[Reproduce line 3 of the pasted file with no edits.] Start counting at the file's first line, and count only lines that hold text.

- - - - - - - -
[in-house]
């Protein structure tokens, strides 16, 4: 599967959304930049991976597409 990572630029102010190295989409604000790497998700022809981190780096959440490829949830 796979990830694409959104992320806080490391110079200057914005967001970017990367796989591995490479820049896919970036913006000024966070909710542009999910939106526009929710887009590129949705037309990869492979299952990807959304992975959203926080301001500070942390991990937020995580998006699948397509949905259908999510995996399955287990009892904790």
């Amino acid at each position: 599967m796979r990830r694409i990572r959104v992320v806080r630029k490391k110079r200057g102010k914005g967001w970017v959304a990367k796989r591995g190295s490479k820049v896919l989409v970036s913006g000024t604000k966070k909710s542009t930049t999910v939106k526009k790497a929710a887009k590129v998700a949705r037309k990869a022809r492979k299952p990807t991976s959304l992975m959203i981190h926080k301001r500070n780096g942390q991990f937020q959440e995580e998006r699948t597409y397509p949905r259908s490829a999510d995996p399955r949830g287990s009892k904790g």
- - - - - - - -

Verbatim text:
């Amino acid at each position: 599967m796979r990830r694409i990572r959104v992320v806080r630029k490391k110079r200057g102010k914005g967001w970017v959304a990367k796989r591995g190295s490479k820049v896919l989409v970036s913006g000024t604000k966070k909710s542009t930049t999910v939106k526009k790497a929710a887009k590129v998700a949705r037309k990869a022809r492979k299952p990807t991976s959304l992975m959203i981190h926080k301001r500070n780096g942390q991990f937020q959440e995580e998006r699948t597409y397509p949905r259908s490829a999510d995996p399955r949830g287990s009892k904790g």